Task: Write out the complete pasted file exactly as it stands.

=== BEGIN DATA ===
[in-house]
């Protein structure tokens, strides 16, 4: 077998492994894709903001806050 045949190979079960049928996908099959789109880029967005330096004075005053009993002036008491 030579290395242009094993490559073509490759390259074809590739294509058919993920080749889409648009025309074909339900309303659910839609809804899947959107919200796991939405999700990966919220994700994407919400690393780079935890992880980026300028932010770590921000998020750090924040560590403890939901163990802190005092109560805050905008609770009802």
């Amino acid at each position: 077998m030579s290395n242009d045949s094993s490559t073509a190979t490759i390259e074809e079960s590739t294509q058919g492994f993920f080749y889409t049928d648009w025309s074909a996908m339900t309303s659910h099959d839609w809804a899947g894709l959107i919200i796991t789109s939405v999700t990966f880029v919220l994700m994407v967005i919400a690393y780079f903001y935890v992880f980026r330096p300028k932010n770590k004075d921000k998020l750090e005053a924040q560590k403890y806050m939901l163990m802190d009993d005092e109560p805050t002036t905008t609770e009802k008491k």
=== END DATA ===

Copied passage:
[in-house]
């Protein structure tokens, strides 16, 4: 077998492994894709903001806050 045949190979079960049928996908099959789109880029967005330096004075005053009993002036008491 030579290395242009094993490559073509490759390259074809590739294509058919993920080749889409648009025309074909339900309303659910839609809804899947959107919200796991939405999700990966919220994700994407919400690393780079935890992880980026300028932010770590921000998020750090924040560590403890939901163990802190005092109560805050905008609770009802």
């Amino acid at each position: 077998m030579s290395n242009d045949s094993s490559t073509a190979t490759i390259e074809e079960s590739t294509q058919g492994f993920f080749y889409t049928d648009w025309s074909a996908m339900t309303s659910h099959d839609w809804a899947g894709l959107i919200i796991t789109s939405v999700t990966f880029v919220l994700m994407v967005i919400a690393y780079f903001y935890v992880f980026r330096p300028k932010n770590k004075d921000k998020l750090e005053a924040q560590k403890y806050m939901l163990m802190d009993d005092e109560p805050t002036t905008t609770e009802k008491k």